Is a great SAT score your child's key to the college of her choice? The importance of SAT scores depends entirely on where your child would like to go to college, according to Rick Dalton, former director of enrollment planning at Middlebury College in Vermont. He says, "College selectivity is a myth. Ninety-five percent of colleges accept most of the students who apply. It's the other 5 percent — the Harvards and the Universities of Virginia — where test scores really matter. These colleges get more applicants than they could possibly accept."
But even at the most selective schools, SAT scores alone don't determine who's accepted or rejected. "Students might be surprised to hear that Princeton University turns down 76 percent of its applicants who scored between 750 and a perfect 800 on some sections of the SAT," says Joyce Slayton Mitchell, the director of college advising at the Nightingale-Bamford School in New York City. "Students don't need a perfect score and perfect grades to get in. It takes more than that. They need to pursue other activities and interests that are unique to them."
How colleges decide
Take a look at some other things colleges look for beyond SAT scores. Top schools typically look at students' academic achievement first — grades, class rank, and the types of courses they've tackled, says Dalton. Admission officers then examine students' "non-academic profiles" — their extra-curricular activities and acts of citizenship. Selective colleges look for excellence among athletes and artists. Multiculturalism may also be a factor. At this point, test scores come into play, says Dalton. "You can have everything else, but if you have low scores, you probably won't get in."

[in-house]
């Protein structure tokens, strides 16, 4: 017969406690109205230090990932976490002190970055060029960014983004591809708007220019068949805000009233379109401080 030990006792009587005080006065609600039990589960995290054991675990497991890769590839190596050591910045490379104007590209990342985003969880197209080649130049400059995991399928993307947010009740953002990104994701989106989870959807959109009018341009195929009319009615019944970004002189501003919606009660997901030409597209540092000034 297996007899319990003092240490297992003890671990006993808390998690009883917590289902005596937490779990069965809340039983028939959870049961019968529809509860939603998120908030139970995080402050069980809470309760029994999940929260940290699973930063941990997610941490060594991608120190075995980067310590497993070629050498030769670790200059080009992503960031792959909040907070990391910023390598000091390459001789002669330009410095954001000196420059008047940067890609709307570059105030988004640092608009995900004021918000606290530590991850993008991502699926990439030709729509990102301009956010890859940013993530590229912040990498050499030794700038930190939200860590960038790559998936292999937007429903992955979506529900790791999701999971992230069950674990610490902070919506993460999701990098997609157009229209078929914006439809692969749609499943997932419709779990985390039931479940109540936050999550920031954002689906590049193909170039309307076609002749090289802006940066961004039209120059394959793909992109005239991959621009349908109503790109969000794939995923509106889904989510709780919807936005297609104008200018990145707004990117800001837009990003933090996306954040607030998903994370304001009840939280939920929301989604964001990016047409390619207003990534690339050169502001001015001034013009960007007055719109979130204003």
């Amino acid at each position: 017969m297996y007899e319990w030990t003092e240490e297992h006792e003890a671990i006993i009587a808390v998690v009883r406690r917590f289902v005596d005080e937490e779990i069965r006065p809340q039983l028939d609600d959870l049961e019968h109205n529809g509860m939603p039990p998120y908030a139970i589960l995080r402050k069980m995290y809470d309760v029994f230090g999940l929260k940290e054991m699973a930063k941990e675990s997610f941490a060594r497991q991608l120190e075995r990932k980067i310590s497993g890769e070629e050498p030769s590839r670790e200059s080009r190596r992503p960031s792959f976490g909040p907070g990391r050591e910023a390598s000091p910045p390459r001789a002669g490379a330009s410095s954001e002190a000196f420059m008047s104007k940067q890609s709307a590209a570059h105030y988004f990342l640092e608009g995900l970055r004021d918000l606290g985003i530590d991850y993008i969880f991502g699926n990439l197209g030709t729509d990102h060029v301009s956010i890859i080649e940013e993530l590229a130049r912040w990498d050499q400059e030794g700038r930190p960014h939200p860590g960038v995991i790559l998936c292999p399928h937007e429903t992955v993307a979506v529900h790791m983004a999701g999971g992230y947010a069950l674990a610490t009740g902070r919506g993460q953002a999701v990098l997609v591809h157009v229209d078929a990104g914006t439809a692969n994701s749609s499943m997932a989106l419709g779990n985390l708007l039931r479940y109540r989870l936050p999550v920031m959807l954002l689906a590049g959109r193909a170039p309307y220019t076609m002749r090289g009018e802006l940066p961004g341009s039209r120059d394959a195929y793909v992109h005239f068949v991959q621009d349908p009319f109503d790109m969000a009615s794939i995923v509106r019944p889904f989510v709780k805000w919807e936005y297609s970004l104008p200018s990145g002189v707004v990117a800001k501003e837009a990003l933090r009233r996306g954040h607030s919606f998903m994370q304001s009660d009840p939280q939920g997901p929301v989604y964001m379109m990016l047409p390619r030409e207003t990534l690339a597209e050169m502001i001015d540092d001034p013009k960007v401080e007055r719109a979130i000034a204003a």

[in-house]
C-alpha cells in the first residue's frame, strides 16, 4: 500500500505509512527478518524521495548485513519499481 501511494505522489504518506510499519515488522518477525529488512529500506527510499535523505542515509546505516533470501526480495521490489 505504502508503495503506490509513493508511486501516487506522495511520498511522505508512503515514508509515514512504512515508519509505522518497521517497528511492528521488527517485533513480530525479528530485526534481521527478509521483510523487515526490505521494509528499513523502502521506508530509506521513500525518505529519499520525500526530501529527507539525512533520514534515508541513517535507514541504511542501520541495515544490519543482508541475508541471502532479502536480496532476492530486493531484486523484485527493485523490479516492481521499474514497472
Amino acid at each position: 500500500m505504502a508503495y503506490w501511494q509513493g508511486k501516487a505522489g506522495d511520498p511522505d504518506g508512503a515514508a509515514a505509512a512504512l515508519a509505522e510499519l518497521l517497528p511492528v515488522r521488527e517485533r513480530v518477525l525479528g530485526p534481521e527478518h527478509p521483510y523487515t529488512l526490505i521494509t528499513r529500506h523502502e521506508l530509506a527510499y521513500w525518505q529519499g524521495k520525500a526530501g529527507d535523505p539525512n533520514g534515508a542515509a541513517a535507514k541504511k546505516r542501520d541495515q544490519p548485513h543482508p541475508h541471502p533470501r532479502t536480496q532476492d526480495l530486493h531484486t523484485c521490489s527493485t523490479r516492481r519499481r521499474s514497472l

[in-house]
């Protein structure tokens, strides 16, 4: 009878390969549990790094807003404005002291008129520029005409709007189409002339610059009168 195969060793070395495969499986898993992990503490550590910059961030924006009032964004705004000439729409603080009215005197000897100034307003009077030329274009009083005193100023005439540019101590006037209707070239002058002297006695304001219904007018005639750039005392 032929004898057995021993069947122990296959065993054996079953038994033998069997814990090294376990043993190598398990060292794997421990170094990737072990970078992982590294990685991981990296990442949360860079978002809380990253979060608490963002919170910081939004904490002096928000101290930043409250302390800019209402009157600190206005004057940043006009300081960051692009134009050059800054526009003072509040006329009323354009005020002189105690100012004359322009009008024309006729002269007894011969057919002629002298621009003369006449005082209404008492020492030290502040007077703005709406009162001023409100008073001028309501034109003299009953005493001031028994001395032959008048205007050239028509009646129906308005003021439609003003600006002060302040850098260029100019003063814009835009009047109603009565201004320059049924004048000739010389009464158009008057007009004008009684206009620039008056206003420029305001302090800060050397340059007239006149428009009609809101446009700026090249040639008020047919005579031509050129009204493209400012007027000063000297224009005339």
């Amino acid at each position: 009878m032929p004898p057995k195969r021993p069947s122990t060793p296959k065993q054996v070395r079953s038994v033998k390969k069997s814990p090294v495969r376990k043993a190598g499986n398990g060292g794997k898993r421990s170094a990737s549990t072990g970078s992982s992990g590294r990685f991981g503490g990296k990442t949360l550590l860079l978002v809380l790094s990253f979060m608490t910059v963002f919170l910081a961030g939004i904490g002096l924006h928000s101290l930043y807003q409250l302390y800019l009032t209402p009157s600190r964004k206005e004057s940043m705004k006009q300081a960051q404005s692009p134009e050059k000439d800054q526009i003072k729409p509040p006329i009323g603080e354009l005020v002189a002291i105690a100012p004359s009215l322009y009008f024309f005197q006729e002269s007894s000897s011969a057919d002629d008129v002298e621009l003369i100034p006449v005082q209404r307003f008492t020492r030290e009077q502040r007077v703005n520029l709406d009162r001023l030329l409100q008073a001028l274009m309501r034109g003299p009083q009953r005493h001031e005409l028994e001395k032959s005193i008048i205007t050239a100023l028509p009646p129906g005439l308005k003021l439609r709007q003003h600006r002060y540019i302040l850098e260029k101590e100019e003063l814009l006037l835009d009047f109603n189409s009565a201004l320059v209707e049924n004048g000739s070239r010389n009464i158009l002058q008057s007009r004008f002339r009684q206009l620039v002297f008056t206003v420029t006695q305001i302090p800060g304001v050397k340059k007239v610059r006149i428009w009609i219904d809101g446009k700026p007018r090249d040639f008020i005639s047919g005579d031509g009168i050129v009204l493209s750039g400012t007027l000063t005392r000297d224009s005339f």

How low is low?
"Students who score about a 650 on each of the sections of the SAT are capable of doing the work at any college in the country," says Mitchell. But those scores won't ensure them a spot in the freshman class. "Kids who are shooting for the top schools have to be discerning about where they make their commitments, says Dalton. "Forty hours spent working on a biology project or serving the community will probably increase a student's chances of getting in much more than a week's worth of SAT test-prep classes."